Let's get started!
While it might be fun to program a robot to answer a physical phone, Twilio makes answering a phone call as easy as responding to an HTTP request. When a phone number you have bought through Twilio receives an incoming call, Twilio will send an HTTP request to a server you control, asking for instructions on how to handle the call. Your server will respond with an XML document containing TwiML that tells Twilio to read out a message, play an MP3 file, make a recording, and much more.
To start answering phone calls, you must:
- Buy and configure a Twilio-powered phone number capable of making and receiving phone calls, and point it at your web application
- Write web application code to tell Twilio how to handle the incoming call (using TwiML)
- Make your web application accessible on the Internet so Twilio can send you a webhook request when you receive a call
In the console, you can search for and buy phone numbers in dozens of different countries, capable of calling (and being called by) just about every phone on the planet.
Once you purchase a number, you'll need to configure that number to send a request to your web application. This callback mechanism is called a webhook. This can be done in the number's configuration page.
A webhook is a callback mechanism that allows two systems to communicate events to one another over the Internet using HTTP requests. In this case, Twilio is sending a webhook request to your web application whenever a phone number you control receives an incoming call. You'll see this webhook mechanism used in many Twilio APIs for handling event notifications like this.
Not working on a server with a public URL? We'll show you how to expose your local development machine to the public Internet later in this guide. Next, you'll need to write some server-side code that will be executed when an incoming call comes in.
Now comes the fun part - writing code that will handle an incoming HTTP request from Twilio!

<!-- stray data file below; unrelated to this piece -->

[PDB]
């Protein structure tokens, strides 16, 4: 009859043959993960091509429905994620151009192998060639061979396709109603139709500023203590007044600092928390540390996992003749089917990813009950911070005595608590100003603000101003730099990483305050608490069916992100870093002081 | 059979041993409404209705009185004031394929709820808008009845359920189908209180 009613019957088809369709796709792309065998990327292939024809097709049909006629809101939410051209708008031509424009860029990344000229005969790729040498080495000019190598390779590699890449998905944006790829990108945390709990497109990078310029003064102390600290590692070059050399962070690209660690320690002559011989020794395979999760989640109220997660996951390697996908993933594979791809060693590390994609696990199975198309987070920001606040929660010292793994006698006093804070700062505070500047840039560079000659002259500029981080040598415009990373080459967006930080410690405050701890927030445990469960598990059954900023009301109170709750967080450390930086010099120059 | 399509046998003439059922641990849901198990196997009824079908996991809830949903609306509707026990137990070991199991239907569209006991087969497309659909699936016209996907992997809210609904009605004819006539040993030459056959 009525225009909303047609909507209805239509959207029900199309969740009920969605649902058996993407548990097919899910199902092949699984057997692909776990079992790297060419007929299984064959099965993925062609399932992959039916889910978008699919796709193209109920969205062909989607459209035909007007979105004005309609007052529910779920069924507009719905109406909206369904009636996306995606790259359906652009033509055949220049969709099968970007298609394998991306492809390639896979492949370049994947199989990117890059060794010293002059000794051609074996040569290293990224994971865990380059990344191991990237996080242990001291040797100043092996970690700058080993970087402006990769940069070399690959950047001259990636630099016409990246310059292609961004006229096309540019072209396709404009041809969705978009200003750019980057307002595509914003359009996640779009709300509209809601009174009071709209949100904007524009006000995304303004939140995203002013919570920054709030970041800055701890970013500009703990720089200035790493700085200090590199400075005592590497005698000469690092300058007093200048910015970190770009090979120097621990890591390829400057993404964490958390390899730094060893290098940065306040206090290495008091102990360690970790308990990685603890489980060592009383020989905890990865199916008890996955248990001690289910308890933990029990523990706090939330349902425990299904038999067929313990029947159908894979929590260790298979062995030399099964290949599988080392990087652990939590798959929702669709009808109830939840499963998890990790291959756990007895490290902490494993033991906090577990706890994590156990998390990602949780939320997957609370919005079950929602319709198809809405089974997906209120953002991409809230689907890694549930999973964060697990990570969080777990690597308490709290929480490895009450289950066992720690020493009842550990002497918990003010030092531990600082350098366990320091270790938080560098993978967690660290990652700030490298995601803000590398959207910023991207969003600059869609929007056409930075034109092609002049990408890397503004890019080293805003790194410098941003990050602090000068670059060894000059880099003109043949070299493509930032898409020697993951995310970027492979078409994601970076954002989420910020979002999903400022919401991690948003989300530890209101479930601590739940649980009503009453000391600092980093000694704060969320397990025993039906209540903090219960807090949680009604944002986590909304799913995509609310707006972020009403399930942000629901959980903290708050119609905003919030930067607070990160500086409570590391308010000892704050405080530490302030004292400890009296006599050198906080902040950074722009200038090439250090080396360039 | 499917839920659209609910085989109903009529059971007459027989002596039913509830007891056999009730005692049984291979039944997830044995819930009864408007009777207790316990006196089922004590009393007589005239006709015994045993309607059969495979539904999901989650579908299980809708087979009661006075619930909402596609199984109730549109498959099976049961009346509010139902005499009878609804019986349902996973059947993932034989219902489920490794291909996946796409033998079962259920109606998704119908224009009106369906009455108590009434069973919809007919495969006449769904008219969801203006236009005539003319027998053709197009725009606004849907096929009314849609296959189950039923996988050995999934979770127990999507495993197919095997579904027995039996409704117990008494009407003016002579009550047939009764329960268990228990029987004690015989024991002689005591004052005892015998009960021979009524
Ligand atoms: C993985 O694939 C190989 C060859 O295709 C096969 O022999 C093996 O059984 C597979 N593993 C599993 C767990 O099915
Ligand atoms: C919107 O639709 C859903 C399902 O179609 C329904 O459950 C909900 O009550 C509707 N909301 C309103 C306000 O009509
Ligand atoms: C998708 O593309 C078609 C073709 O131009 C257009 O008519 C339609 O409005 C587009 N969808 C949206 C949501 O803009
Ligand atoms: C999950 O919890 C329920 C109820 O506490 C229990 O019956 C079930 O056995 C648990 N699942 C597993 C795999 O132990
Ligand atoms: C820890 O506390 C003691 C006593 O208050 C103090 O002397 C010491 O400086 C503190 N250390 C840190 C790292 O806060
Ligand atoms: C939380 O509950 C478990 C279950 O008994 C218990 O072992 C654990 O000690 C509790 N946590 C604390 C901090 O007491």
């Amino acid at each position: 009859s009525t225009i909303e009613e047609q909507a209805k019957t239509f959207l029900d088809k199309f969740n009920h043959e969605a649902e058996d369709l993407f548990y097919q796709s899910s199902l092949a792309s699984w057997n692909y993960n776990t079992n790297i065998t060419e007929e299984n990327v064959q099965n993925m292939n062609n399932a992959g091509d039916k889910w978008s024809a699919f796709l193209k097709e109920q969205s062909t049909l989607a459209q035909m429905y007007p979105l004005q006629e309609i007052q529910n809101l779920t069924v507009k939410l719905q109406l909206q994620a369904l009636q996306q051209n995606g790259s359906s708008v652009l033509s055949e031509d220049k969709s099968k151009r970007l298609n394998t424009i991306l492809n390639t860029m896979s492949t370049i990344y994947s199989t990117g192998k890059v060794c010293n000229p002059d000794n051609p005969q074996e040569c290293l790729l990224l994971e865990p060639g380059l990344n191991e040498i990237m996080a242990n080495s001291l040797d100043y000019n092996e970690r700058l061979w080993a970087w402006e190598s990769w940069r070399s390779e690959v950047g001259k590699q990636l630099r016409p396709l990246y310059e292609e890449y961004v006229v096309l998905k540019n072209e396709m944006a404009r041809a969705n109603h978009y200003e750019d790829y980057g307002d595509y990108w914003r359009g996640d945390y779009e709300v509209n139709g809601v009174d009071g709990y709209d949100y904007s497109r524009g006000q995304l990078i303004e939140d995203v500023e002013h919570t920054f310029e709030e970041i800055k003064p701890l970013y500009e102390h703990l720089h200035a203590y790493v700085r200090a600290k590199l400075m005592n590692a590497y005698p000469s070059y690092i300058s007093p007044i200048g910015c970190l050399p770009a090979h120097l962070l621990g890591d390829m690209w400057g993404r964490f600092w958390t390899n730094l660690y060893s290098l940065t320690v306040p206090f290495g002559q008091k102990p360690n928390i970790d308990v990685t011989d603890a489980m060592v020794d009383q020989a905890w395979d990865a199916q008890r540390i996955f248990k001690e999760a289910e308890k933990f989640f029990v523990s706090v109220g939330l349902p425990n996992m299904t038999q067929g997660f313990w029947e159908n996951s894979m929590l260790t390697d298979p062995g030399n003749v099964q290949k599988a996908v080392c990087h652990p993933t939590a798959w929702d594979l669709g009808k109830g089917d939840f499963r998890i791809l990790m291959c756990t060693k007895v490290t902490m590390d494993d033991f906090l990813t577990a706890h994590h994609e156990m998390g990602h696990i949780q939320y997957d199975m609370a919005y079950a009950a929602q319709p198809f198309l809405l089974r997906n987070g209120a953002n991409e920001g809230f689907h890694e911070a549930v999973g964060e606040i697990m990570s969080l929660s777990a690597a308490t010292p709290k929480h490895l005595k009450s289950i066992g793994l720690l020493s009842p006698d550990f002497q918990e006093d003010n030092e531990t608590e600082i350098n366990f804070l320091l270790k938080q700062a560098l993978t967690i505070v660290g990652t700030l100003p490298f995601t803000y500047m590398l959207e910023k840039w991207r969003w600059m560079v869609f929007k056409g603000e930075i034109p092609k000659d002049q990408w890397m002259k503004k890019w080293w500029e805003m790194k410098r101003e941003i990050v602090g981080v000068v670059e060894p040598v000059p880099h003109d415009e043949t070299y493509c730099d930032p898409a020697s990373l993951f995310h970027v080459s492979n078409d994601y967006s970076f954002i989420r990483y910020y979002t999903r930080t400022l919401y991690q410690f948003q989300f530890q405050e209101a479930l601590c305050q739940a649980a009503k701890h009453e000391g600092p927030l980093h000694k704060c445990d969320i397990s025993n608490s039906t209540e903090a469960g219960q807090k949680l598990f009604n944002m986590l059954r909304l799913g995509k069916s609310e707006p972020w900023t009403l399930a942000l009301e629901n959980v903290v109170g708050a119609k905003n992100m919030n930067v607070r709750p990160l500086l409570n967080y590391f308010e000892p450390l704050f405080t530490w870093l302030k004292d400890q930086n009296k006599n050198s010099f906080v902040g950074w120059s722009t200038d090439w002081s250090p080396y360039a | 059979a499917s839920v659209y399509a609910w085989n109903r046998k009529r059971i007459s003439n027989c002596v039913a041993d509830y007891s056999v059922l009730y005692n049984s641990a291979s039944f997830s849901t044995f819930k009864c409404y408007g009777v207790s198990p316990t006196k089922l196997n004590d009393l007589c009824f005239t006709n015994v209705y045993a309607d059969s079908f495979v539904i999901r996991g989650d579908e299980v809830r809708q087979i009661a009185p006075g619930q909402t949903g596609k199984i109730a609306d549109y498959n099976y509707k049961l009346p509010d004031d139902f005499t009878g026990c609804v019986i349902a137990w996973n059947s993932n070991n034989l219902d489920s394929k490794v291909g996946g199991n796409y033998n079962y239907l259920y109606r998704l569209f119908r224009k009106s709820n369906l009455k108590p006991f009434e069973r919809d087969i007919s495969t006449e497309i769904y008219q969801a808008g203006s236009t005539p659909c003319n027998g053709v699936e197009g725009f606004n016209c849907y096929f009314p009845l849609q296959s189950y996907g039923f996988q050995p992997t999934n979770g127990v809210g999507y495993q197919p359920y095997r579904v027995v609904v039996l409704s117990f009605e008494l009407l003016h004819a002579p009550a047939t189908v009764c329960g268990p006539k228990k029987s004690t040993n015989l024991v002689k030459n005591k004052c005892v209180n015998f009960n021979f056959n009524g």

In this example we'll use the Express web framework for Node.js to respond to Twilio's request and we'll use TwiML to tell Twilio how to handle the call.
TwiML is a set of XML tags that tell Twilio how to handle an incoming call (or SMS). In this example we tell Twilio to read some instructions to the caller and then record whatever the caller says next.
You can also tell Twilio to transcribe a recording, giving you a text representation of what the caller said.
Here we add "transcribe: true" to our response to tell Twilio to transcribe the recording after it's complete. We also pass a "maxLength" argument to limit the length of the recording (it defaults to an hour).
Check out the <Record> reference docs to see all the parameters you can use to customize your recordings.
When you make outgoing calls with the Twilio REST API, you can tell Twilio to record the entire call from beginning to end.
First, you'll need to get your Twilio account credentials. They can be found on the home page of the console.
Just pass an extra "record" argument to "client.calls.create()" and Twilio will record the entire phone call.
You can also gain access to the recording as soon as the call is complete by including a
recordingStatusCallback with your
client.calls.create method. When your recording is ready, Twilio will send a request to the URL you specified, and that request will include a link to the recording's audio file.
If this guide was helpful, you might also want to check out these tutorials for Programmable Voice and Node.js. Tutorials walk through full sample applications, implementing Twilio use cases like these: